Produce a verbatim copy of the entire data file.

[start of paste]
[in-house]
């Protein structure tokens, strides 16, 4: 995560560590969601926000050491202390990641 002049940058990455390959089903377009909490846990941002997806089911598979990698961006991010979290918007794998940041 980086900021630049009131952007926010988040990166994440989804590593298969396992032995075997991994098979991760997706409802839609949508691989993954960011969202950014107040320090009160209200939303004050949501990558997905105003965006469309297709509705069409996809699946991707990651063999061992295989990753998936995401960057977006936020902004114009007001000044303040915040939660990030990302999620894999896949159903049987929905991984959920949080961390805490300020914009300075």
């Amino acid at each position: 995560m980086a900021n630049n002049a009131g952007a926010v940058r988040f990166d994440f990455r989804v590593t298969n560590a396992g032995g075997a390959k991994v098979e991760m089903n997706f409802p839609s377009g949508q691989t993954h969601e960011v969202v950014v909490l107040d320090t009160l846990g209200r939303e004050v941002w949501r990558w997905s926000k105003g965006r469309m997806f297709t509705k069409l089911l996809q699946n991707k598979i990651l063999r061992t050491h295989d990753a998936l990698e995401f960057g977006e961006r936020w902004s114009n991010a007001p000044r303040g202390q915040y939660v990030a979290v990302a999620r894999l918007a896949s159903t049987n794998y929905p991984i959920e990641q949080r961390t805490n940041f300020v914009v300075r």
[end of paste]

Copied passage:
[in-house]
């Protein structure tokens, strides 16, 4: 995560560590969601926000050491202390990641 002049940058990455390959089903377009909490846990941002997806089911598979990698961006991010979290918007794998940041 980086900021630049009131952007926010988040990166994440989804590593298969396992032995075997991994098979991760997706409802839609949508691989993954960011969202950014107040320090009160209200939303004050949501990558997905105003965006469309297709509705069409996809699946991707990651063999061992295989990753998936995401960057977006936020902004114009007001000044303040915040939660990030990302999620894999896949159903049987929905991984959920949080961390805490300020914009300075």
């Amino acid at each position: 995560m980086a900021n630049n002049a009131g952007a926010v940058r988040f990166d994440f990455r989804v590593t298969n560590a396992g032995g075997a390959k991994v098979e991760m089903n997706f409802p839609s377009g949508q691989t993954h969601e960011v969202v950014v909490l107040d320090t009160l846990g209200r939303e004050v941002w949501r990558w997905s926000k105003g965006r469309m997806f297709t509705k069409l089911l996809q699946n991707k598979i990651l063999r061992t050491h295989d990753a998936l990698e995401f960057g977006e961006r936020w902004s114009n991010a007001p000044r303040g202390q915040y939660v990030a979290v990302a999620r894999l918007a896949s159903t049987n794998y929905p991984i959920e990641q949080r961390t805490n940041f300020v914009v300075r």